Interview with Lars Lofgren Marketing Analyst at KISSmetrics

All business and marketing managers know that accurate information is probably the most valuable and crucial asset for any business. Online marketing has many positive traits, yet as opposed to physical efforts it can many times prove almost impossible to track and translate information into value.

This challenge has been one of the most common pitfalls for businesses across the world.

From the moment you enter KissMetric’s website and read their slogan “Google Analytics tells you what happened, KISSmetrics tells you who did it.” You understand that you are dealing with the leading edge of marketing analytics.

I have been impressed with the capabilities of this system for a long time now and felt a big urge to reach out an interview one of their marketing managers.

And so, I contacted Lars Lofgren Marketing Analyst at KISSmetrics who graciously accepted to give me the following answers to my pressing questions:

Interview with Lars Lofgren Marketing Analyst at KISSmetrics:

larsPlease tell us a bit about your background.

I’m the Marketing Analyst at KISSmetrics ( which is a customer analytics platform. We connect all your data back to individuals so that you can see who’s doing what. Then you’ll know which marketing campaigns give you the best customers, which features are the most popular, and how your customers use your product. I also help other companies grow their business on my blog at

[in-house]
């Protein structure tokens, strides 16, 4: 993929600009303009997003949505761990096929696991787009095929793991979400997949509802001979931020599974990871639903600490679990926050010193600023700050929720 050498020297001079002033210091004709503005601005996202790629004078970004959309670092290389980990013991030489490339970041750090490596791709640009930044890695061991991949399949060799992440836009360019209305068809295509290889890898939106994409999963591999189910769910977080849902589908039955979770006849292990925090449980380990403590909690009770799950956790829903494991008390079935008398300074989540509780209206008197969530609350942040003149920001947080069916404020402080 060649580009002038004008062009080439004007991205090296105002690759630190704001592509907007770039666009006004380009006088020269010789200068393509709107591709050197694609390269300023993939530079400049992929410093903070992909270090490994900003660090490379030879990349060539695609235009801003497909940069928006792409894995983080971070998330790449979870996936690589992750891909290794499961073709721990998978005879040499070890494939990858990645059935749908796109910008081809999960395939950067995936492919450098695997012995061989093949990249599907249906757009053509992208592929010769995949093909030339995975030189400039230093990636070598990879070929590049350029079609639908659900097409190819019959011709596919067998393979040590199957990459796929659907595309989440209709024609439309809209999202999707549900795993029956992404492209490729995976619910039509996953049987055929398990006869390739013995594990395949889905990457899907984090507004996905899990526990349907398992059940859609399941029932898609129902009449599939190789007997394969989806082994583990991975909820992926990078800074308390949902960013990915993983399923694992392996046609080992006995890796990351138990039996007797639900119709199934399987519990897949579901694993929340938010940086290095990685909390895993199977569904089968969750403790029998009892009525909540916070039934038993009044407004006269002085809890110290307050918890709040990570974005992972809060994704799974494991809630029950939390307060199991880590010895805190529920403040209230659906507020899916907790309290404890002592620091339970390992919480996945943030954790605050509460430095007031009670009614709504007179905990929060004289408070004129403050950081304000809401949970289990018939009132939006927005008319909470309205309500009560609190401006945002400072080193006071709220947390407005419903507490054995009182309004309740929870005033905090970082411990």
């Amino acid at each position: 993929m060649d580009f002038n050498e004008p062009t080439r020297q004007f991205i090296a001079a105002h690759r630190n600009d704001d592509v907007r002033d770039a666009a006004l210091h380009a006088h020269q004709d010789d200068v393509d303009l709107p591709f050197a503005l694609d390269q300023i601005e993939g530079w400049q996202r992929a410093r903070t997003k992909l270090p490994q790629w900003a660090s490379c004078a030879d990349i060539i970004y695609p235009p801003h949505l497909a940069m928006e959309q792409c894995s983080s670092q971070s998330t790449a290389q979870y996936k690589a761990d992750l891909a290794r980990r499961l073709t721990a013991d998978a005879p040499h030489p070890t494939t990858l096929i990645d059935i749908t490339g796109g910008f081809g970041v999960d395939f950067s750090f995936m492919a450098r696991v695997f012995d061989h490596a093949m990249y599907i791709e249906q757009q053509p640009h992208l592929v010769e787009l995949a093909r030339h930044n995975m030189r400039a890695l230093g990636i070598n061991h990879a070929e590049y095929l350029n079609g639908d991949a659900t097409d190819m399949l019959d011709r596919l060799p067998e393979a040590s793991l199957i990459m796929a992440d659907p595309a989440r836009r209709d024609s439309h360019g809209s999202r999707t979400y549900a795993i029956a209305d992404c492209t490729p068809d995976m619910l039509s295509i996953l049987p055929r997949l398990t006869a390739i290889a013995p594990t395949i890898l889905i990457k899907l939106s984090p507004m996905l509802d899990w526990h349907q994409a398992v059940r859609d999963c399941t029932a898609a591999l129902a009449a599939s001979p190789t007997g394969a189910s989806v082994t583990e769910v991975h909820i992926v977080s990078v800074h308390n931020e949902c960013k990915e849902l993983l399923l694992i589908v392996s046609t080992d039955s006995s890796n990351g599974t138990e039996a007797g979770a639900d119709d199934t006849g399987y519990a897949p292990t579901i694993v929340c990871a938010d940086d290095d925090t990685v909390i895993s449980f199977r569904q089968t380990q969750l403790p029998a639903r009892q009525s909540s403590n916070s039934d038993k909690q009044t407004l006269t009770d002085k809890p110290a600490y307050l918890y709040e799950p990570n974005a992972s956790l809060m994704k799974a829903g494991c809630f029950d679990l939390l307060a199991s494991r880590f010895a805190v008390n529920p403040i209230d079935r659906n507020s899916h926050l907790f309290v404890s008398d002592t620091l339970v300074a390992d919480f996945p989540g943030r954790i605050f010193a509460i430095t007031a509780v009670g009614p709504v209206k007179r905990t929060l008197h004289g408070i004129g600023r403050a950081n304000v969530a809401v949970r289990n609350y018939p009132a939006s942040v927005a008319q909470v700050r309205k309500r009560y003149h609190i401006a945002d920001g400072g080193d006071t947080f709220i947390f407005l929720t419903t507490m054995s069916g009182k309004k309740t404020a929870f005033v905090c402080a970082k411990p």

Getting to know your users is the number one challenge for SaaS vendors, what are the best practices from your experience for tackling this issue?

Talk to your customers directly. Jump on Skype and have them show you how they use your product. Get a deep understanding for who they are and what they’re trying to accomplish.

Obviously, customer feedback will only get you so far (even if it is the best place to start). When you start getting some traction and want to scale your business, definitely get your hands on customer analytics so you have data on all your users.

How can SaaS vendors capture what users do before and after they become customers and understand how valuable they are to them?

For this, you’ll need customer analytics. Make sure you pick a customer analytics platform that can track people before they become customers. In many cases, someone will sign up but you won’t know what they did before they signed up. Your analytics should be able to connect the two so that you can see the entire lifecycle of your customers.

KISSmetrics does this by assigning an anonymous ID to brand new visitors. All the data then gets stored under this ID. When that person becomes a customer, that ID gets merged into their new customer ID so you have the complete picture of what they did. You’ll also know how many purchases they make in the future and who your best customers are.

From your experience, what are the top 3 indicators that bring users back to you, and tie it to your revenue?

First, you have to show people how their lives will improve after using your product. Stop talking about yourself and start talking about them.

Second, get their email. After people visit your site, most of them will never come back. It’s too easy to get distracted and forget. But if you can convince people to give you their email address, you can easily keep in touch with them over the long term.